By mid-2021, real wages fell below where they were under National. A year later, they have fallen a further 3.7 per cent, so that New Zealand wage and salary earners have experienced a 3.3 per cent cut in their real wages since Ardern has been Prime Minister — the worst five-year change since the series began 30 years ago.
Idiotically, the response to the real-wages crisis was throwing more borrowed money on the inflation bonfire with Robertson's $350 cost of living payment, the centrepiece of this year's "wellbeing" Budget.
It can only push real wages lower.
Perhaps a government of political science rather than economics student presidents could be forgiven for putting votes ahead of sound money, but the Ardern regime has proven incompetent even at handing out free cash.
It turns out cost-of-living cash went to foreign landlords, Kiwis living permanently abroad and those who are no longer alive.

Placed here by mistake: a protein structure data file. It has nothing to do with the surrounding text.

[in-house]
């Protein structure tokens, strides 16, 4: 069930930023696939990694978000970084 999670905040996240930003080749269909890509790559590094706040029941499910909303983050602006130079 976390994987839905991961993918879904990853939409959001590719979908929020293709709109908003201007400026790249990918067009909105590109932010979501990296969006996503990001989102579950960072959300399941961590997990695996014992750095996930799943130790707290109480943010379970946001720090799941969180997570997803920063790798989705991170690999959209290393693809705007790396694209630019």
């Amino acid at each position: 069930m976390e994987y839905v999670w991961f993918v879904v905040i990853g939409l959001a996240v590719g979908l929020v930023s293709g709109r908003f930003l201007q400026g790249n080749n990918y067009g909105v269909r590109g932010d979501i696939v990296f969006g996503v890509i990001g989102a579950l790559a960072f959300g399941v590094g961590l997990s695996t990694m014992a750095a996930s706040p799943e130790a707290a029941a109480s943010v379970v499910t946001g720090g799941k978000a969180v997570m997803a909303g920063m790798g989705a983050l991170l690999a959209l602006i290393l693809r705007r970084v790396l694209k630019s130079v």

In the face of a formal ticking off by the Auditor-General and under questioning from National's Christopher Luxon, Ardern was sanguine. If Luxon knew about government, she said, he'd understand that "superannuation, welfare payments, energy payments do not always reach precisely those they should".
Such indifference about taxpayers' money echoed her reply five weeks ago when asked by TVNZ's Jack Tame about her record of failure on housing, education, poverty, mental health, inequality and vaccine procurement: "I would not ever change the fact that we have always throughout been highly aspirational ... what you're asking me essentially is to shy away from aspiration."
No one asks that. The demand is for basic administrative competence.
This week, the Government again fell well below that minimal test, with the Herald discovering it was — apparently by mistake — introducing a new KiwiSaver tax.